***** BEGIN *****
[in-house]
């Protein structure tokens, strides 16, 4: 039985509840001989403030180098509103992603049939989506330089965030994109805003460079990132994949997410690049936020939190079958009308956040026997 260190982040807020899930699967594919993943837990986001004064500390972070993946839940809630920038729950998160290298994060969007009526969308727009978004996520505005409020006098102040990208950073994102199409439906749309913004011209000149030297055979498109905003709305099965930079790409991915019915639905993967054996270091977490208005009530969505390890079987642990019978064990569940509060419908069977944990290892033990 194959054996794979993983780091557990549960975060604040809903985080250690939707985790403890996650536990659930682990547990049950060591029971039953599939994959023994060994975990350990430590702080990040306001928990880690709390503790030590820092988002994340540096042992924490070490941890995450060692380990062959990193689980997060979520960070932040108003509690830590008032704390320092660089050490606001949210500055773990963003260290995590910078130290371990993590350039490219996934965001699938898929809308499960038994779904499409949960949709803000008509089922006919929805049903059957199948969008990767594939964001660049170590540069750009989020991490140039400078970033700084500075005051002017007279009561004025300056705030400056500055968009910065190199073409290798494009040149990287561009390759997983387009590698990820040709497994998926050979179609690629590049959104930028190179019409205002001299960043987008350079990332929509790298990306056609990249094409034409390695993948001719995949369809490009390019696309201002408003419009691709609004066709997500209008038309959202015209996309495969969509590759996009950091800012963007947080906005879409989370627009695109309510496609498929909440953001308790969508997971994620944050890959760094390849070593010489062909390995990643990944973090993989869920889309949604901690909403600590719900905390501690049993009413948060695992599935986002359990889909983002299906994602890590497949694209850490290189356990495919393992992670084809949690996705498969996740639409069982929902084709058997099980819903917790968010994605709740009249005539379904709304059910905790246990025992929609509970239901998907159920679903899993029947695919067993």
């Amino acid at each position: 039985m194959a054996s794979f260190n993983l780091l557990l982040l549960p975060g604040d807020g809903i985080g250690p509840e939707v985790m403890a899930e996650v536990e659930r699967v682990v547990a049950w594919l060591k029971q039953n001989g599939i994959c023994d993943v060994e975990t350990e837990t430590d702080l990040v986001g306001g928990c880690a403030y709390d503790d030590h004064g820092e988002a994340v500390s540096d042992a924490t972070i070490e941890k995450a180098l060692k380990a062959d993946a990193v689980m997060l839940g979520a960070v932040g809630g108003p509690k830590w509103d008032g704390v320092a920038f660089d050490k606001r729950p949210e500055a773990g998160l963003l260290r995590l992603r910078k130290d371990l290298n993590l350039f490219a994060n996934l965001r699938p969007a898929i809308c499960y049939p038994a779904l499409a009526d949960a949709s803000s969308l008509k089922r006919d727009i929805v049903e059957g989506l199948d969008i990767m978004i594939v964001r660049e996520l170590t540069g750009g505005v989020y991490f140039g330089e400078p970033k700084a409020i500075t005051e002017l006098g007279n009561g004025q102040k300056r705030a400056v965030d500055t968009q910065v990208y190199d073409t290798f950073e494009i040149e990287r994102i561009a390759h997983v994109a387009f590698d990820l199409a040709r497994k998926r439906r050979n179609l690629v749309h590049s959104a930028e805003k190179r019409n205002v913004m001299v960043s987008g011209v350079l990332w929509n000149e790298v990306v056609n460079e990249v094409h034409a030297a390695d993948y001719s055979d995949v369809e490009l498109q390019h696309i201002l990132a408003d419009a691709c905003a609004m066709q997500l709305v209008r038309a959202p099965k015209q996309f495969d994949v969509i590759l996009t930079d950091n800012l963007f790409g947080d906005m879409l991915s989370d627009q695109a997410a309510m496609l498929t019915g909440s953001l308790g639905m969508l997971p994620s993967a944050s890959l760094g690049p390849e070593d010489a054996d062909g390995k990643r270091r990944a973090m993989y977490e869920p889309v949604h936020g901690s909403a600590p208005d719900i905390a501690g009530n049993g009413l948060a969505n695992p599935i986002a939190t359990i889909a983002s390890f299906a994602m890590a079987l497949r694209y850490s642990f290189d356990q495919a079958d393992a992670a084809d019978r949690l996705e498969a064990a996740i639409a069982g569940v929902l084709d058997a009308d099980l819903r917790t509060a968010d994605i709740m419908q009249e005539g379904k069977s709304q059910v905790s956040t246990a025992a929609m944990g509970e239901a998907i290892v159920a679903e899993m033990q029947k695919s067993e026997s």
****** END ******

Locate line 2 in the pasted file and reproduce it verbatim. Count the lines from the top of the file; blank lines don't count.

């Protein structure tokens, strides 16, 4: 039985509840001989403030180098509103992603049939989506330089965030994109805003460079990132994949997410690049936020939190079958009308956040026997 260190982040807020899930699967594919993943837990986001004064500390972070993946839940809630920038729950998160290298994060969007009526969308727009978004996520505005409020006098102040990208950073994102199409439906749309913004011209000149030297055979498109905003709305099965930079790409991915019915639905993967054996270091977490208005009530969505390890079987642990019978064990569940509060419908069977944990290892033990 194959054996794979993983780091557990549960975060604040809903985080250690939707985790403890996650536990659930682990547990049950060591029971039953599939994959023994060994975990350990430590702080990040306001928990880690709390503790030590820092988002994340540096042992924490070490941890995450060692380990062959990193689980997060979520960070932040108003509690830590008032704390320092660089050490606001949210500055773990963003260290995590910078130290371990993590350039490219996934965001699938898929809308499960038994779904499409949960949709803000008509089922006919929805049903059957199948969008990767594939964001660049170590540069750009989020991490140039400078970033700084500075005051002017007279009561004025300056705030400056500055968009910065190199073409290798494009040149990287561009390759997983387009590698990820040709497994998926050979179609690629590049959104930028190179019409205002001299960043987008350079990332929509790298990306056609990249094409034409390695993948001719995949369809490009390019696309201002408003419009691709609004066709997500209008038309959202015209996309495969969509590759996009950091800012963007947080906005879409989370627009695109309510496609498929909440953001308790969508997971994620944050890959760094390849070593010489062909390995990643990944973090993989869920889309949604901690909403600590719900905390501690049993009413948060695992599935986002359990889909983002299906994602890590497949694209850490290189356990495919393992992670084809949690996705498969996740639409069982929902084709058997099980819903917790968010994605709740009249005539379904709304059910905790246990025992929609509970239901998907159920679903899993029947695919067993």